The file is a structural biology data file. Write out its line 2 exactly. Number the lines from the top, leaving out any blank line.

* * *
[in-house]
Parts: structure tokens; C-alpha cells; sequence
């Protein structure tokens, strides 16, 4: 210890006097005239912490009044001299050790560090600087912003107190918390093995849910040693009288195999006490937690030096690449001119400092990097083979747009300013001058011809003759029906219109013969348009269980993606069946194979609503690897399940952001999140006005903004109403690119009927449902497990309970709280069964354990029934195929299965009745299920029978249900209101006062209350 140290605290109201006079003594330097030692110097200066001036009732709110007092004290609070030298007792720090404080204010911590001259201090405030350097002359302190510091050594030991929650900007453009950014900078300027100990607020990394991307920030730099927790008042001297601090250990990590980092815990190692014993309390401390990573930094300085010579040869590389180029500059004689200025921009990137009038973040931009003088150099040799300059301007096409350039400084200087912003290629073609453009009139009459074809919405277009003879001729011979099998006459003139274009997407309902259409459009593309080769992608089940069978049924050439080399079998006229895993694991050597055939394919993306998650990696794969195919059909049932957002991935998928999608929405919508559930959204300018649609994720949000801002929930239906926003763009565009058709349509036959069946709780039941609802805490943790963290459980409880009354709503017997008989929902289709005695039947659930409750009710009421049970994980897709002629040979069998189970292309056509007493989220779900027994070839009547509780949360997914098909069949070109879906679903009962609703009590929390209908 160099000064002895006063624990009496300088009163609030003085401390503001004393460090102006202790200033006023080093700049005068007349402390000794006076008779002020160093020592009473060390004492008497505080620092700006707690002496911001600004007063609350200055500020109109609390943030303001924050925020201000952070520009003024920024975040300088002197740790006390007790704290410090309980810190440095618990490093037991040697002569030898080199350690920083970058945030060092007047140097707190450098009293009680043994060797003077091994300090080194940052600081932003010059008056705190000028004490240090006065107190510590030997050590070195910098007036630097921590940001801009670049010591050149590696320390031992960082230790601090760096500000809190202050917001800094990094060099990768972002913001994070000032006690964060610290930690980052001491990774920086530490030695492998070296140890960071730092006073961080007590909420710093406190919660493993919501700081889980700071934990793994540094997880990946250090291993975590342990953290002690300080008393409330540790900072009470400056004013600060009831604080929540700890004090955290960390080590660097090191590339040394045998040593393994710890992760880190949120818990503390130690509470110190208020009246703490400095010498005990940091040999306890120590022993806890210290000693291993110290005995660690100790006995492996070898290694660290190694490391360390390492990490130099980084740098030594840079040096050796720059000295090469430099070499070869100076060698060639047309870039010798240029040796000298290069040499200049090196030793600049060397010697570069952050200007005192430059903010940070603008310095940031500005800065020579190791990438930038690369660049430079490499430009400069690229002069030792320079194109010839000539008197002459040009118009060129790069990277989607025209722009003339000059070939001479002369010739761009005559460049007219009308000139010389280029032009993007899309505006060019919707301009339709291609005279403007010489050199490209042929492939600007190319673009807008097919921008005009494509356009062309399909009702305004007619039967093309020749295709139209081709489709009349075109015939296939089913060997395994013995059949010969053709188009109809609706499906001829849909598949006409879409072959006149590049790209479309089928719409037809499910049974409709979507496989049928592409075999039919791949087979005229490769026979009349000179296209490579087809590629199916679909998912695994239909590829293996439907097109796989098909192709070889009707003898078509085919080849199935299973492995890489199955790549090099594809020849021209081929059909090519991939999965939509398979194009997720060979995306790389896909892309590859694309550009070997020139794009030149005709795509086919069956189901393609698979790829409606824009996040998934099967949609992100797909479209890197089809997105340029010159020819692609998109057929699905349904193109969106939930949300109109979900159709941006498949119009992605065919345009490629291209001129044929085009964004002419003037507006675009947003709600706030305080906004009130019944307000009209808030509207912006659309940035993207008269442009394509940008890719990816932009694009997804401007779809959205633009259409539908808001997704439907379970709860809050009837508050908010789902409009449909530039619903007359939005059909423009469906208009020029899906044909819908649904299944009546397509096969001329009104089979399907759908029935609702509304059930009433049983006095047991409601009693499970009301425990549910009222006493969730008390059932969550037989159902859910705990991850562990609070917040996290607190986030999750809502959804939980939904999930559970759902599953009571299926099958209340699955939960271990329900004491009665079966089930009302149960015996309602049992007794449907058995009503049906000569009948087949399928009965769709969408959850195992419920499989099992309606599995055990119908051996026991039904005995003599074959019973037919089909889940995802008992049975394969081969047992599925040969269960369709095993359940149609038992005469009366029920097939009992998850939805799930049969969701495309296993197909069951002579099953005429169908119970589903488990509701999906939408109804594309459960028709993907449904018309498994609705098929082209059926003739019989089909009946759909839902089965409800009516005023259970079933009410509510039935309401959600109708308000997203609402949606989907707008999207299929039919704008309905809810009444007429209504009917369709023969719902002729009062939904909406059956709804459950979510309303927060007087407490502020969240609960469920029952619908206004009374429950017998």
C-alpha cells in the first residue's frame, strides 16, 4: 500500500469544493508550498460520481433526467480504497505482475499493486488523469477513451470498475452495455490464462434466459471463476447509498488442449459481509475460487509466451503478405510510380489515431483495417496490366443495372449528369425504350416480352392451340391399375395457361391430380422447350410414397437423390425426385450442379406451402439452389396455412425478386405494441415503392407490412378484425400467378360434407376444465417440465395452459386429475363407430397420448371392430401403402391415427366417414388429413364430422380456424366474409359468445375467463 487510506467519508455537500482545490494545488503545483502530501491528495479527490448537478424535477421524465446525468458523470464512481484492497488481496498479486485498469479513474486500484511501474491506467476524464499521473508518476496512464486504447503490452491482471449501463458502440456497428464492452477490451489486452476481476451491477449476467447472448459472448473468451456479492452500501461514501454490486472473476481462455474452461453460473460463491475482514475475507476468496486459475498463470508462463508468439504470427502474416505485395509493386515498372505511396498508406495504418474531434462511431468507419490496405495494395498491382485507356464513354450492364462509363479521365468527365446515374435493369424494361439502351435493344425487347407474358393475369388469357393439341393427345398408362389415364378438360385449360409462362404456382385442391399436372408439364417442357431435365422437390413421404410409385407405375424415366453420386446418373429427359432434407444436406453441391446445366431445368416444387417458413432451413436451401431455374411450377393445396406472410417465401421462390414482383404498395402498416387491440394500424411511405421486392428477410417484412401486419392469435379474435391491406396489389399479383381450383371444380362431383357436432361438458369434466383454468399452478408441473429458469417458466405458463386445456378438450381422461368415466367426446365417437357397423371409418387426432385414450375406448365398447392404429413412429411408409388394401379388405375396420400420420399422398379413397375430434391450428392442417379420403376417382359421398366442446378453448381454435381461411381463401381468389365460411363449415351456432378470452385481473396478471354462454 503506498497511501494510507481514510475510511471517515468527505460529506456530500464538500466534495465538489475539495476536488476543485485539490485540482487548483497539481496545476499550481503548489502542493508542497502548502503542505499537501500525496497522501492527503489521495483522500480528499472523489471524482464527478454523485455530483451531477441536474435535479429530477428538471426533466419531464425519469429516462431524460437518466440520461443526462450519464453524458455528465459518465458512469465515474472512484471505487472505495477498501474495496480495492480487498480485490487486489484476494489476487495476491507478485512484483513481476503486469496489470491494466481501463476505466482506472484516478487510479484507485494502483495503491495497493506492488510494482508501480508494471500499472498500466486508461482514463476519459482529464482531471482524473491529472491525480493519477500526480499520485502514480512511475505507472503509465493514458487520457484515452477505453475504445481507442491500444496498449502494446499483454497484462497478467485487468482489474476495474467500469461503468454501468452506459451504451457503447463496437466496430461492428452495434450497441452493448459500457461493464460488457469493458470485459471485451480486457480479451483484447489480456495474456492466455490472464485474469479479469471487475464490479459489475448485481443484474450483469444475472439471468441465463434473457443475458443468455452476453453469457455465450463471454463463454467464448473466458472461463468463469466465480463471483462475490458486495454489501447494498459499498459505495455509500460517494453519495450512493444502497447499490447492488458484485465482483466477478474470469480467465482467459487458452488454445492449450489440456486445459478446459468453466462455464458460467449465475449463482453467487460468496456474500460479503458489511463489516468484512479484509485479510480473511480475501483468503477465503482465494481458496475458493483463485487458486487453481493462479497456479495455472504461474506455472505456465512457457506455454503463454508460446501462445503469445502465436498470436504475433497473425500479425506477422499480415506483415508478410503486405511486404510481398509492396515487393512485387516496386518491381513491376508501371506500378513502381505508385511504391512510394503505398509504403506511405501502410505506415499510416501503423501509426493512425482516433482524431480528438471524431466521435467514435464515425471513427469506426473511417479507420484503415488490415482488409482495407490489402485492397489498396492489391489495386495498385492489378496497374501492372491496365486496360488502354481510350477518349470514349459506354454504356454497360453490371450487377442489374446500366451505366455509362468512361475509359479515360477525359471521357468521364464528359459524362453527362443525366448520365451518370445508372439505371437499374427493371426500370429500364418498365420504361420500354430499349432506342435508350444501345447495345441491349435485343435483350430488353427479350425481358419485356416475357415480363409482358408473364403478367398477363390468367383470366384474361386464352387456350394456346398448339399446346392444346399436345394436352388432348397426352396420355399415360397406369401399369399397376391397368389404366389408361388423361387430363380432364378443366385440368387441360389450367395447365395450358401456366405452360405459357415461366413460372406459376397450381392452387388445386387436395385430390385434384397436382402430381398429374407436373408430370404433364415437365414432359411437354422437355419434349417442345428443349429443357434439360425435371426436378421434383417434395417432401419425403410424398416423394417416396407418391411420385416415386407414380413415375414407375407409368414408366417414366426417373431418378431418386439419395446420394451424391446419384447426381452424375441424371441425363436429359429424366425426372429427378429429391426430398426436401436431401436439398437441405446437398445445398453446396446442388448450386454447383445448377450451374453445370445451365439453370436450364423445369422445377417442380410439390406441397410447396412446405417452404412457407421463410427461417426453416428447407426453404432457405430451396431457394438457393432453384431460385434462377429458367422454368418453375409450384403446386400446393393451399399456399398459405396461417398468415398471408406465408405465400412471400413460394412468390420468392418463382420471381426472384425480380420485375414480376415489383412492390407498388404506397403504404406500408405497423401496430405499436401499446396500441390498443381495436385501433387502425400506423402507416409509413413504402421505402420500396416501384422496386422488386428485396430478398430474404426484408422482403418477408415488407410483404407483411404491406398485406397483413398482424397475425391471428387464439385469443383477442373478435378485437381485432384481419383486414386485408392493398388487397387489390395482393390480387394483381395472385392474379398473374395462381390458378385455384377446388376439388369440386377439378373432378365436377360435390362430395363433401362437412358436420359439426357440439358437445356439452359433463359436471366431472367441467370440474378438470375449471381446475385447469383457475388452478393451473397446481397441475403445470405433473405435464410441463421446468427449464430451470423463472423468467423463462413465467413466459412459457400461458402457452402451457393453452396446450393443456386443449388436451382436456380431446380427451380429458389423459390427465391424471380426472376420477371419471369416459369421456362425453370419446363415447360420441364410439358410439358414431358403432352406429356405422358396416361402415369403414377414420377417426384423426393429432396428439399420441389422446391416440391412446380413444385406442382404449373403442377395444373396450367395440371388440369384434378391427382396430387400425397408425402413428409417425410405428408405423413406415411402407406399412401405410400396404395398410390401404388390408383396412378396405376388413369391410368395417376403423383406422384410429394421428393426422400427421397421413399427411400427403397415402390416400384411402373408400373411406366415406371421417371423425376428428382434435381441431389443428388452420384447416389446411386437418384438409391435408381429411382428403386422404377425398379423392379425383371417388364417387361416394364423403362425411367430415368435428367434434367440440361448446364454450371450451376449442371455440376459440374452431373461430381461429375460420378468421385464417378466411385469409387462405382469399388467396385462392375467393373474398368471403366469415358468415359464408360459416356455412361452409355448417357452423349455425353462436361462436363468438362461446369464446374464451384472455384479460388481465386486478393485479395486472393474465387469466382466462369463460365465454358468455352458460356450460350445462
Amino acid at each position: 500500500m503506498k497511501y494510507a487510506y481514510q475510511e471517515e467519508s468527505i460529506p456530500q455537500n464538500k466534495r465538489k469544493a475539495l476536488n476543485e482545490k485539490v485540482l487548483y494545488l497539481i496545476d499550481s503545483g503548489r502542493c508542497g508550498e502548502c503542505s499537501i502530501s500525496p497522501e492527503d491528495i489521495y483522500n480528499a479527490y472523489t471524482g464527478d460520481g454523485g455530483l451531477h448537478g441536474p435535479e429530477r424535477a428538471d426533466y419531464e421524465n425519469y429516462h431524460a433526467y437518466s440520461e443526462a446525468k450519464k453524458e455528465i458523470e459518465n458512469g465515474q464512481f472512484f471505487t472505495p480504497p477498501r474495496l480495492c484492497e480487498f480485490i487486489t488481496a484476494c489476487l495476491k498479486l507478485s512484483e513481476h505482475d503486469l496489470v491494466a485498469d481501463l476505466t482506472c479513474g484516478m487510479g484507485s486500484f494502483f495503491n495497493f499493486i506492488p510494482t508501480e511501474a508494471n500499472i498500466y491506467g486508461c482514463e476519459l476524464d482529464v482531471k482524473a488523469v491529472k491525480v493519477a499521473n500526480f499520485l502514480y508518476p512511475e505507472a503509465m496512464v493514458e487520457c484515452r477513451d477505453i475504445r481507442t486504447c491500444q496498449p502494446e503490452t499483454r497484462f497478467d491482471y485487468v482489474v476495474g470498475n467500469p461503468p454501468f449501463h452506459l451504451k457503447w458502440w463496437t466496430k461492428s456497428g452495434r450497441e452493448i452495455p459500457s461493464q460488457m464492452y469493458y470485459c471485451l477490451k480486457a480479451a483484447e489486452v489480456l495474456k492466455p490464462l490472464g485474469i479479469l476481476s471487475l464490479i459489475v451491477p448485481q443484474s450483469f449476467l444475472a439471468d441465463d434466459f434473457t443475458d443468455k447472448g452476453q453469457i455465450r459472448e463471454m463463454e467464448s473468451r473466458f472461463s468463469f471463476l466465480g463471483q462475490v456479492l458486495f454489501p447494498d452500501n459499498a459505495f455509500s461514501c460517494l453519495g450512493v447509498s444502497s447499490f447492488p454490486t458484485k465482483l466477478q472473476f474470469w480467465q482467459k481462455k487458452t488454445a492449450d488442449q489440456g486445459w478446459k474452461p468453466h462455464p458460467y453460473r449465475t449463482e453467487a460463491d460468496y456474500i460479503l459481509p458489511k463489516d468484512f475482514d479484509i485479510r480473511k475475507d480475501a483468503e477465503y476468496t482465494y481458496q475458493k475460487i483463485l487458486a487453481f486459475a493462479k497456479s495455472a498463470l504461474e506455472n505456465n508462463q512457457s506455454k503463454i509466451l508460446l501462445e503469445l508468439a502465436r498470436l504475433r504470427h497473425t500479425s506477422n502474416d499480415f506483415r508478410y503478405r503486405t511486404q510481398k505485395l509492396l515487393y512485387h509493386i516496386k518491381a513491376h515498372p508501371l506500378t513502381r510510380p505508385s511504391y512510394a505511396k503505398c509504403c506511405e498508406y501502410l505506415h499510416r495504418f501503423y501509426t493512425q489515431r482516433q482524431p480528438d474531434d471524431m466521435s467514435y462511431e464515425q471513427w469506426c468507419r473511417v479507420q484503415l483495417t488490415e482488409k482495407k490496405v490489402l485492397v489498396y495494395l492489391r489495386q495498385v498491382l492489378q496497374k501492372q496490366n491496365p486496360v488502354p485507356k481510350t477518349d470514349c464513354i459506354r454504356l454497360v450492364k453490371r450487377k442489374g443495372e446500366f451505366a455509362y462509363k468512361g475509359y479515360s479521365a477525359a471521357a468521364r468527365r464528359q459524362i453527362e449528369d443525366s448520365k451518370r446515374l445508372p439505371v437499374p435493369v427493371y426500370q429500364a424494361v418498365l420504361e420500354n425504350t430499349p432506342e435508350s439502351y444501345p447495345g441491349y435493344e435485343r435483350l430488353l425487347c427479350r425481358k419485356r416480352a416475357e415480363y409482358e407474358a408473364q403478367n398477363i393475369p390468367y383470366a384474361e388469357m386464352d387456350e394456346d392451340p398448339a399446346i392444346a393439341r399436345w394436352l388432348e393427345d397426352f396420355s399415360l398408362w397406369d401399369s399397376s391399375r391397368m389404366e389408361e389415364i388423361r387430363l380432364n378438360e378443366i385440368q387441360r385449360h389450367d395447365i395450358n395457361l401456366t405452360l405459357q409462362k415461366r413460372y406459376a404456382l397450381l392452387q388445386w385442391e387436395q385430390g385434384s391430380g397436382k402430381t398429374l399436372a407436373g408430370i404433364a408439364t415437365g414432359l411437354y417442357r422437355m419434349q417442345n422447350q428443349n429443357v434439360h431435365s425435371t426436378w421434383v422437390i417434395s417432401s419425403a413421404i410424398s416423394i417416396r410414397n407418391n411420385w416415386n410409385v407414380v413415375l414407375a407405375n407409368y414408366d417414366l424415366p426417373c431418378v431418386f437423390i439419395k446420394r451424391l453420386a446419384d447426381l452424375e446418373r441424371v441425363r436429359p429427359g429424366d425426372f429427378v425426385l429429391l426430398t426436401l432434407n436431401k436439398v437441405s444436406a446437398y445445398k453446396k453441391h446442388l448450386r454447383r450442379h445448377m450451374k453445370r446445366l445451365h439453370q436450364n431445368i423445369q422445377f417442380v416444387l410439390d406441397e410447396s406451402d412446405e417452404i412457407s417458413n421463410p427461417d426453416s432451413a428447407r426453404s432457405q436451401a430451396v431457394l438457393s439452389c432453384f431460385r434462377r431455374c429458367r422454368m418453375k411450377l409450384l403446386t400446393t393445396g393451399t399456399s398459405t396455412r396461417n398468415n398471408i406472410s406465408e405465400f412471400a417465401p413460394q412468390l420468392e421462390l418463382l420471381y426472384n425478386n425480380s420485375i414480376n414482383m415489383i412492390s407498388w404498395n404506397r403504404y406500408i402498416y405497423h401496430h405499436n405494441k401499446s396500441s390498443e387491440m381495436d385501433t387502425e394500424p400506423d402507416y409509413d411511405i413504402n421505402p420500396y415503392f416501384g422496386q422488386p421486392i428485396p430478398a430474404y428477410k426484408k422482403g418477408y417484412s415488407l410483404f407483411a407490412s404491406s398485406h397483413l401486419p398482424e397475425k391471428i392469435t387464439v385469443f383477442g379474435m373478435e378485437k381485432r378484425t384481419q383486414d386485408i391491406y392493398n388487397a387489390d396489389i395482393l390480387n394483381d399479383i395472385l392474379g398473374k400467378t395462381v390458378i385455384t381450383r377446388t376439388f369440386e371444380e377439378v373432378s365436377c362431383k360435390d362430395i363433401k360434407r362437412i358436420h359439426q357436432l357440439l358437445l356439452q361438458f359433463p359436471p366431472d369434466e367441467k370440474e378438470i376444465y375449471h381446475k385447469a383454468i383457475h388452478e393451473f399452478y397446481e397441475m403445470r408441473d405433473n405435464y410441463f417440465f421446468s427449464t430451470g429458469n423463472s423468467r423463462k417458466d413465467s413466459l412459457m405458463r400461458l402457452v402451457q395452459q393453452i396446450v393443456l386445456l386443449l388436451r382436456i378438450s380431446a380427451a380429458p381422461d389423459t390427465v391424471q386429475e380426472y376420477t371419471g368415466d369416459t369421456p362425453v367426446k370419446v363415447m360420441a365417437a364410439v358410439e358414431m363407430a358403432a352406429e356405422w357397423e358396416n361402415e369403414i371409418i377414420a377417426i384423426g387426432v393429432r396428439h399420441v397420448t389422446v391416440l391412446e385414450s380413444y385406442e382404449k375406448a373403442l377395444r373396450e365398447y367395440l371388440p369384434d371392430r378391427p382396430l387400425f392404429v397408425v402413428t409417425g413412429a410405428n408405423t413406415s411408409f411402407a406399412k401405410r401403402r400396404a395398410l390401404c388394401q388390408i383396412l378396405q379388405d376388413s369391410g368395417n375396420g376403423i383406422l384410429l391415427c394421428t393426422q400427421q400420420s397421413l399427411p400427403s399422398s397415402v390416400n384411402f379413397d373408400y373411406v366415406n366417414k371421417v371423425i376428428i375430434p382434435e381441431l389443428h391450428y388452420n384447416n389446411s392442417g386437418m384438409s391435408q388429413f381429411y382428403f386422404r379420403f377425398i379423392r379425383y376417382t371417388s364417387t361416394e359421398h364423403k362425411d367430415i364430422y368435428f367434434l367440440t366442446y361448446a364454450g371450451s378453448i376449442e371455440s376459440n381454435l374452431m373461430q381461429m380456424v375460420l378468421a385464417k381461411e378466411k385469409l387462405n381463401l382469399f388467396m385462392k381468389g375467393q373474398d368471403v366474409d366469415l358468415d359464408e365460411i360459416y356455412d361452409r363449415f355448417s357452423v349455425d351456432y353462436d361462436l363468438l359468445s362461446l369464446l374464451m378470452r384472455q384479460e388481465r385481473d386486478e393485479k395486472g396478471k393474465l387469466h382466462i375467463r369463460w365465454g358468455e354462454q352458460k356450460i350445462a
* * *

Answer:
Parts: structure tokens; C-alpha cells; sequence